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Martinez v W. W. Grainger, Inc.

Case No. 11-1422 (C.A. 8, Dec. 22, 2011)

Arturo Martinez brought this action against his former employer, W.W. Grainger, Inc. (Grainger), alleging wage discrimination and termination on the basis of race and national origin in violation of Title VII of the Civil Rights Act of 1964, the Minnesota Human Rights Act (MHRA), and 42 U.S.C. § 1981. Martinez also claimed that Grainger breached his employment contract. The district court granted summary judgment in favor of Grainger on all of Martinez's claims, and Martinez appeals. We affirm.

I.



Martinez was born in Cuba and began working for Grainger in 1994. Grainger sells facilities maintenance products through a national network of branches and distribution centers. In April 2003, Jeff Timm, a manager for the branches in Minnesota and some neighboring states, promoted Martinez to the position of branch manager for St. Paul. Timm supervised Martinez and twelve other branch managers. As Martinez's supervisor, Timm conducted annual performance reviews of Martinez and determined his annual salary increase and bonus. In July 2009 Timm decided to terminate him.

When Martinez began serving as St. Paul branch manager, his pay was increased to slightly more than that of his non Hispanic predecessor. Grainger classified its branches into three different levels based largely on the number of employees at each. The highest level was designated at 3. Each level corresponded to a salary range, and the salary range for each level overlapped with the salary range for the next biggest branch level. St. Paul was classified by Grainger as a level 2 branch while Martinez served as manager, and Timm stated that he considered St. Paul a high level 1 or low level 2 branch. Martinez was paid below the low end of the recommended range for a level 2 manager from 2003–2005 and in 2007.
 

 

Judge(s): Diana Murphy
Jurisdiction: U.S. Court of Appeals, Eighth Circuit
Related Categories: Civil Rights , Contracts
 
Circuit Court Judge(s)
William Benton
Diana Murphy
Roger Wollman

 
Trial Court Judge(s)
Joan Ericksen

 
Appellant Lawyer(s) Appellant Law Firm(s)
David Wandling Wandling Law Group

 
Appellee Lawyer(s) Appellee Law Firm(s)
Jana Bruder Dorsey & Whitney
Robert Reinhart, Jr. Dorsey & Whitney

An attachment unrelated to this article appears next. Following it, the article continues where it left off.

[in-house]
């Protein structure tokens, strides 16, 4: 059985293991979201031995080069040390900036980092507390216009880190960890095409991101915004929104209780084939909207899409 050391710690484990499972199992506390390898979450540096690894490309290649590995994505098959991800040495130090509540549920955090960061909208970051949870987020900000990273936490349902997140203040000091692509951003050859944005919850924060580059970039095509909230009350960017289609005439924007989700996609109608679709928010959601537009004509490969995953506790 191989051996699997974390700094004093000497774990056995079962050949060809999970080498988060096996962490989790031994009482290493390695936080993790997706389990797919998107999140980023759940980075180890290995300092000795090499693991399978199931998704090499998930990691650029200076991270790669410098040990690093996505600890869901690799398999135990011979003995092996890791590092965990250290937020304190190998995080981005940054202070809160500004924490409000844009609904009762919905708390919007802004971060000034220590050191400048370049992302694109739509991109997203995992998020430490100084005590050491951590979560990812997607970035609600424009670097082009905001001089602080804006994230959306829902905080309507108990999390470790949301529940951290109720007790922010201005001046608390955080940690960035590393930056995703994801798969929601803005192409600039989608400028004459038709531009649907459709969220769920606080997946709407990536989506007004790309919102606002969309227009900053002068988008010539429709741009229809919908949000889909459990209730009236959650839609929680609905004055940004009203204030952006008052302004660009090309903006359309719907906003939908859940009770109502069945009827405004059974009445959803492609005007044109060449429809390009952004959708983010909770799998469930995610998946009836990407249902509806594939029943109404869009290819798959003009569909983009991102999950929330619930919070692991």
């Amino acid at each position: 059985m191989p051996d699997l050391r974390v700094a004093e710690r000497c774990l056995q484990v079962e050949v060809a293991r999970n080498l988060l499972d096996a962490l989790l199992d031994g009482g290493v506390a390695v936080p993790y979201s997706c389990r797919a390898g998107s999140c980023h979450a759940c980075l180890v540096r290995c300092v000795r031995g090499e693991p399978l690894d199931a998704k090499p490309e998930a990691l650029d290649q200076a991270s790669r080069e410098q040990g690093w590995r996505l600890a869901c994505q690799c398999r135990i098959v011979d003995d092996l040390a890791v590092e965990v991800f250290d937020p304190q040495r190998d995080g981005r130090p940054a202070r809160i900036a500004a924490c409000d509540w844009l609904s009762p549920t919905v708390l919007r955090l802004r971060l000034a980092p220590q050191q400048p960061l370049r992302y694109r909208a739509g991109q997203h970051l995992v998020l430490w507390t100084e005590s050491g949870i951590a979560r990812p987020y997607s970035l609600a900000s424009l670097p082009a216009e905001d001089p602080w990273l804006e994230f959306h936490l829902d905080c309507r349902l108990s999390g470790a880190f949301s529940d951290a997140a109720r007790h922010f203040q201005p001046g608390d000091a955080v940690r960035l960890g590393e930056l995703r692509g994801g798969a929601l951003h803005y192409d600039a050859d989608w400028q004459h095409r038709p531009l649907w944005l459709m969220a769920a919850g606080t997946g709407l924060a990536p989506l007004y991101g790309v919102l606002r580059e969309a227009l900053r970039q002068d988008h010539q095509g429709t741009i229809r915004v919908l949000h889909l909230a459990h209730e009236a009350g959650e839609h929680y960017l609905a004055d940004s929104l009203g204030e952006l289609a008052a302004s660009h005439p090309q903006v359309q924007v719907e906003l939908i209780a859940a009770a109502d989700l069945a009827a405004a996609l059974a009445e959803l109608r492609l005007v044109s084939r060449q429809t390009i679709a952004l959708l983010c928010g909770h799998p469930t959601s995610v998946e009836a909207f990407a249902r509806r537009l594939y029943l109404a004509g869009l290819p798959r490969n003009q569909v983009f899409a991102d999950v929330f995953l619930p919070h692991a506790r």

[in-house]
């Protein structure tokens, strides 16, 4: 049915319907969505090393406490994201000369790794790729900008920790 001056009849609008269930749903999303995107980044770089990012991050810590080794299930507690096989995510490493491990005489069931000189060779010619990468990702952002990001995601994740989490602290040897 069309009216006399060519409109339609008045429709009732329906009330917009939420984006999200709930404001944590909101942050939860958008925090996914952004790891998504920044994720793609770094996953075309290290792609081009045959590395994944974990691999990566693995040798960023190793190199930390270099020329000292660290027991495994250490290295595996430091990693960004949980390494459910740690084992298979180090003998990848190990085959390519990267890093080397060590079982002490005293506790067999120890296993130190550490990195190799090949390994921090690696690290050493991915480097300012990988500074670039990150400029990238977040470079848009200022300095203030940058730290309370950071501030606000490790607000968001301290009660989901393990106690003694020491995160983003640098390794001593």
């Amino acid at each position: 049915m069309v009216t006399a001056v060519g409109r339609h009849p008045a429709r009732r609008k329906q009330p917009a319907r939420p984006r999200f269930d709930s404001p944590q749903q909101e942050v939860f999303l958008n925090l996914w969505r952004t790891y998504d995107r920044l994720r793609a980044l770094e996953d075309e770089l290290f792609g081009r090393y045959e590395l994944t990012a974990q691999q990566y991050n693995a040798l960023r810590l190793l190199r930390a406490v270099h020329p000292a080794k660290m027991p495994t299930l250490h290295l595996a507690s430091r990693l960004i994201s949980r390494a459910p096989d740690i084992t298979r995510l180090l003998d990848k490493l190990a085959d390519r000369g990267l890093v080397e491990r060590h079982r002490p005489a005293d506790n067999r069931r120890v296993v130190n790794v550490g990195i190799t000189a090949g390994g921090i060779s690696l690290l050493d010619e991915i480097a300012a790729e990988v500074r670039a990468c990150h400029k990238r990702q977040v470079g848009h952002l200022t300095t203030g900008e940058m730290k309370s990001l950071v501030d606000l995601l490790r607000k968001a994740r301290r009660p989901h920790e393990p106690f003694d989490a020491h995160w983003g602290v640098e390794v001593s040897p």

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a woman who worked for martinez about whether employees were reluctant to work timm and lepage testified that martinez was terminated based on the gravity of his brutal behavior or of yelling and swearing at his employees. in sum, the record shows 2006) (wage discrimination). if martinez presents a prima facie case, the burden ___________ martinez was born in cuba and began working for grainger in 1994. grainger in his annual performance reviews, timm consistently identified appeals. we affirm. and demonstrated a desire to improve his communication and leadership skills. this do about this if he were in timm's shoes, and martinez replied that he did not know. ownership, [he] couldn't fix the problem." martinez is thus unable to show that 569, 571 (minn. 1987) (allowing wrongful discharge claim for at will employee who martinez's window so that he would open the door. martinez then entered the filed: december 22, 2011 in which martinez was either the eighth or ninth highest paid branch manager, the st. branch waiting to be served. when he asked an employee who was present to help, to grainger on martinez's title vii and mhra claims that his termination was a 1 action, and (4) that similarly situated employees outside the protected class were race or national origin. 42 u.s.c. 2000e-2(a)(1). claims under the mhra are -3- to martinez to prove that the proffered reason is a pretext for intentional employment contract or any exception to at will employment, martinez's breach of texas dep't of cmty. affairs v. burdine, 450 u.s. 248, 253 (1981), and applying "no basis in fact," smith v. allen health sys., inc., 302 f.3d 827, 834 (8th cir. 2002), result of unlawful discrimination. ___________ was not supervised by timm at the time the relevant comments were made. see in determining the annual merit salary increase, timm reviewed the iii. martinezsuedgraingerfordisparatetreatmentinhispayandterminationbased responsibility for the environment at the branch and his own leadership deficiencies. volume and business complexity. see wimbley, 588 f.3d at 962 (comparators must examples she gave of his problematic managerial style were brought up during her present to martinez. lepage did not attribute the comments to specific employees to performance improvement plan before terminating his employment. 2010). ___________ ins. co., 425 f.3d 496, 502 (8th cir. 2005). the pretext stage, martinez hadto show that the other branch managers were "similarly martinez had no formal employment contract with grainger. martinez contends, improvement plan prior to termination but departed from this policy in his case. the when martinez began serving as st. paul branch manager, his pay was speaking to the employee in a manner described by other employees as "brutal" and the record shows, however, that martinez failed to establish that grainger's terminate him. iv. * contract which martinez failed to show, the district court did not err in granting employment. he relies on pine river state bank v. mettille, 333 n.w.2d 622, accordingly, the judgment of the district court is affirmed. ______________________________ the record does not support the creation of a unilateral contract. see martens matter of law. fed. r. civ. p. 56. in an employee handbook, but martinez does not point to any provision in grainger's investigation. martinez also testified that he was unsure whether he had told timm on his race and national origin in violation of title vii, the mhra, and 42 u.s.c. arturo martinez brought this action against his former employer, w.w. response to focus on the employees as the problem. he believed that martinez was title vii prohibits an employer from discharging an individual or grainger'sstatedreasonforhis termination was "unworthyofcredence"becauseithas increased to slightly more than that of his non hispanic predecessor. grainger more feedback or the manager's unavailability to support their work. one manager recommended salary range based on branch level, martinez did not meet his burden lepageandtimmdiscussedtheemployee mcdonnell douglas corp. v. green applies. 411 u.s. 792, 80204 (1973). under ledbetter, 437 f.3d at 722 (reviewing prima facie showing of wage discrimination on prepared a summary list of "recurring themes and descriptors" from the interviews to as arthuro e. martinez, * establish violation of "any state or federal law or rule or regulation adopted pursuant protect their confidentiality, explaining that this was standard practice and that she overtime, even when necessary. timm testified in his deposition that this employee martinez also claimed wage discrimination. even assuming that he made out not remember if he said that he would need to change. timm interpreted martinez's v. * district of minnesota. of minnesota. -7- 62630 (minn. 1983), which found an offer of unilateral contract based on language raised more pressing concernsabout how martinez was treating his employees. at her employees at each. the highest level was designated at 3. each level corresponded employment discrimination and that the burden shifting framework established in (termination); cf. ledbetter v. alltel corp. svcs., inc., 437 f.3d 717, 722 (8th cir. -4- united states court of appeals employees commented that martinez "ran a tight ship," provided opportunities for arturo e. martinez, an individual * here, the parties agree that martinez did not present direct evidence of while martinez was on vacation in 2009, timm noticed customers in the st. paul we conclude that the district court did not err in granting summary judgment would have been crying." lepage also described an incident in which martinez stood handbook expressly declares that employment is at will and that the policies and "wouldn't take ownership of the (employee) complaints . . . [a]nd if [he] couldn't take martinez in material respects. none of the employment records for the other branch to change his employees' perceptions of him. timm asked martinez what he would -6- deposition the employee stated that she recalled speaking with timm about overtime * submitted no evidence that grainger invariably placed an employee on a performance as the basis for compensation decisions. martinez does not dispute the evidence that (discussing rigorous test). grainger, inc. (grainger), alleging wage discrimination and termination on the basis we review the grant of summary judgment de novo, viewing the evidence in was terminated for refusing to violate clean air act). martinez argues that this recommended range for a level 2 manager from 20032005 and in 2007. of showing that grainger's explanation for his compensation was pretextual. see alternativelymartinezreliesonanexceptiontotheatwillemploymentdoctrine martinez alleged that grainger breached his employment contract. took into account the branch manager's involvement in district, regional, or national and determined his annual salary increase and bonus. in july 2009 timm decided to minnesota and some neighboring states, promoted martinez to the position of branch communication and leadership practices as areas in which martinez must improve. the basis of race). communicationsthatmartinez'semployeesconveyedintheirinterviewswithlepage. exception applies because timm required him to take ownership of conduct that had before wollman, murphy, and benton, circuit judges. clark, 218 f.3d at 918. a manager described as moody and "overly aggressive" in his a prima facie case by showing that he was the only branch manager paid below the performance reviews were satisfactory, and that he was terminated. martinez has also martinez's final claim is that grainger violated 42 u.s.c. 1981, which less problematic conduct by other managers and their clear commitment to improving contract claim fails. 1981. martinez asserts that he was the only branch manager paid below the salary -9- "low-threshold" standard for plaintiff to show disparate treatment of similarly situated notesaccuratelyreflectedtheircomments.2 inc., 515 f.3d 836, 840 (8th cir. 2008). summary judgment is appropriate if there are residing in minnesota, also known * the branch. lepage interviewed the branch employees individually. it is undisputed non hispanic or non cuban born employees received more favorable treatment. at that prohibits employers from discharging an at will employee for refusing to violate evidence actually shows that such a decision is discretionary with the supervisor. "belittling." martinez later recalled his answer that there would need to be changes, but he could after the meeting timm decided to terminate martinez's employment, which lepage paul branch ranked in the bottom quartile on many of the metrics identified by timm timm became concerned about the overtime record at the branch. he spoke to -10- behind an employee who was on the phone with a customer and raised his voice, showing (1) that he is a member of a protected class, (2) that he was meeting and that his evaluation of managers reflected several other criteria related to sales recommended salary range. timm stated, however, that the designated level of the adjacent warehouse and yelled and swore at the employee who had not unlocked the obligated to provide appropriate notice of any deficiencies and place him on a cloud, sioux city, and minneapolis and that he was paid more than the managers in situated in all relevant respects" and that the "misconduct of the more leniently disciplined employees [was] of comparable seriousness." wimbley, 588 f.3d at 962 ___________ of the seriousness of the employees' grievances combined with his own failure to public policy under minnesota law. lepage provided one example in which an employee and several customers were claims. sells facilities maintenance products through a national network of branches and and lepage that he believed that he, rather than his employees, needed to change. * not sufficiently acknowledging his own deficiencies or displaying a willingness to try w. w. grainger, inc., * proffered legitimate, nondiscriminatory reason for his termination was pretextual. range for that position. he points to five other branch managers who were not governed by the same standards as claims under title vii. kasper v. federated mut. paul a high level 1 or low level 2 branch. martinez was paid below the low end of the resources specialist joyce lepage and requested that she conduct an investigation at the evidence demonstrates that the five other branch managers differed from concerns about some of the other managers focused on employee interest in receiving communications was placed on an improvement plan rather than being terminated the employee responded that he was not scheduled to work yet. one employee picked out two comments on lepage's handwritten notes that because he gave thoughtful responses to concerns, had a history of high performance, supported. timm and lepage have both stated that martinez was terminated in light locked out of the branch on a cold winter morning. the employee knocked on classified its branches into three different levels based largely on the number of -2- not occurred. employee depositions show however that the conduct presented to 2 defendant - appellee. * recommended salary ranges and but also considered the "complexity, volume of branch while martinez served as manager, and timm stated that he considered st. benefits described do not create an express or implied employment contract. martinez volatile, and intimidating to employees. at their depositions, employees were shown to a salary range, and the salary range for each level overlapped with the salary range "take[] ownership" of his managerial shortcomings. same as the st. cloud branch manager but more than the rochester, sioux city, and comments and decided to meet with martinez to get his perspective on them. lepage martinez was surprised at the comments and asked for specific examples. as martinez's supervisor, timm conducted annual performance reviews of martinez and breach of contract claims, arguing that he showed that grainger's explanations conduct as described by other employees and his perceived failure to take francis college v. al-khazraji, 481 u.s. 604, 609 (1987). because this claim is * district court for the business, originated sales, originated ordersandassignedsales"ateachbranch. timm plaintiff - appellant, * appeal from the united states used to create the summary list for martinez were accurate and that the specific manager for st. paul. timm supervised martinez and twelve other branch managers. environment and described instances when he yelled, swore, and was demeaning, -5- managers shows the same level of concern about volatility and hostile discriminating against an individual with respect to his compensation on the basis of submitted: november 17, 2011 grainger summary judgment on it. but did not remember expressing other concerns. when approached by timm, a third their own leadership skills. anger, leadership deficiencies, volatility, ineffective communication, and creation of -8- martinez's assertion that st. paul was the sixth largest branch do not include a ranking employee described the environment at the branch as "really bad." these branches at various points during his tenure. the district court properly granted employees at prima facie stage). he has thus made out a prima facie case of no. 11-1422 terminated. see wimbley v. cashion, 588 f.3d 959, 962 (8th cir. 2009) (quoting claimed that grainger breached his employment contract. the district court1 we address martinez's termination and pay claims in turn. branch in the district and that he was the only manager paid below grainger's the minnesota human rights act (mhra), and 42 u.s.c. 1981. martinez also discrimination. the district court granted summary judgment to grainger on all of the claims ___________ premised on the existence of discriminatory conduct in the context of an employment branch and corresponding salary range was only one consideration in determining pay summary judgment in favor of grainger on all of martinez's claims, and martinez prohibits racial discrimination in the making of private and public contracts. see st. murphy, circuit judge. no genuine issues of material fact, and the moving party is entitled to judgment as a for the next biggest branch level. st. paul was classified by grainger as a level 2 timm asked martinez what he would do if he returned to work on monday. martinez also appeals the district court's grant of summary judgment to ii. that information. that no employee had ever lodged a formal complaint against martinez, and minneapolis branch managers, none of whom were hispanic. bearden v. int'l paper co., 529 f.3d 828, 831 (8th cir. 2008). the burden then returns i. professional growth, and set high standards for the branch. but employees also st. paul branch comparable to the branches in rochester, st. cloud, sioux city, and the light most favorable to the nonmoving party. skare v. extendicare health servs. treated differently. see clark v. runyon, 218 f.3d 915, 918 (8th cir. 2000) reported in their interviews with lepage that martinez created a fearful work manager's employment records also included no reports of belittling, demeaning, and martinez has established that he is hispanic and cuban born, that his minneapolis. from 20032005 martinez was paid more than some of the managers shifts to grainger to rebut the presumption of unlawful discrimination by articulating for the eighth circuit summary judgment on this record to grainger on martinez's discriminatory wage provisions too indefinite to be offer of unilateral contract). grainger's employee to law" for the at will exception to attach. id. in the absence of evidence of an distribution centers. in april 2003, jeff timm, a manager for the branches in martinez in lepage's list accurately reflected employee perceptions. moreover, in this claim martinez focuses on the facts that st. paul was the sixth largest a tense environment. in addition to several other statutory and common law claims, by martinez. martinez appeals the dismissal of his wage discrimination, termination, were pretextual and that grainger breached its contract by violating company and timm considered the st. paul branch comparable to the branches in rochester, st. discrimination. see putman v. unity health sys., 348 f.3d 732, 735 (8th cir. 2003). of branches by overall size. instead, the evidence shows that during the time period grainger's legitimate job expectations, (3) that he suffered an adverse employment an illinois corporation, * was particularly mindful that martinez might retain his position and should not have lepage's notes from her interviews with each of them. all but one confirmed that the timm's demand that martinez take ownership of the issues at the branch did not the honorable joan n. ericksen, united states district judge for the district however, that he accepted grainger's offer of a unilateral contract by his continued she did not recall stating. this framework, martinez must first establish a prima facie case of discrimination by or has shifted over time. lake v. yellow transp., inc., 596 f.3d 871, 874 (8th cir. grainger on his breach of contract claim. counsel agreed at oral argument that martinez has also not shown pretext through evidence that similarly situated a "clearly mandated public policy." see phipps v. clark oil & ref. co., 408 n.w.2d of race and national origin in violation of title vii of the civil rights act of 1964, business improvement efforts as well. based on these metrics, timm considered the according to martinez, timm explained to him that he was terminated because he after his interactions with the three employees, timm contacted human granted employee handbook which supports that theory. he further alleges that grainger was be similarly situated in all relevant respects). the documents submitted in support of a legitimate, nondiscriminatory reason for its adverse employment action. see at these locations and less than others. from 20062009 martinez was paid nearly the the deposition testimony of the branch employees confirmed that the notes lepage terminated despite comments in their employment records about their expressions of door with such fervor that the locked out employee told lepage "if i [were him] i shown that other branch managers engaged in similar conduct to his but were not v. minn. mining & mfg. co., 616 n.w.2d 732, 745 (minn. 2000) (handbook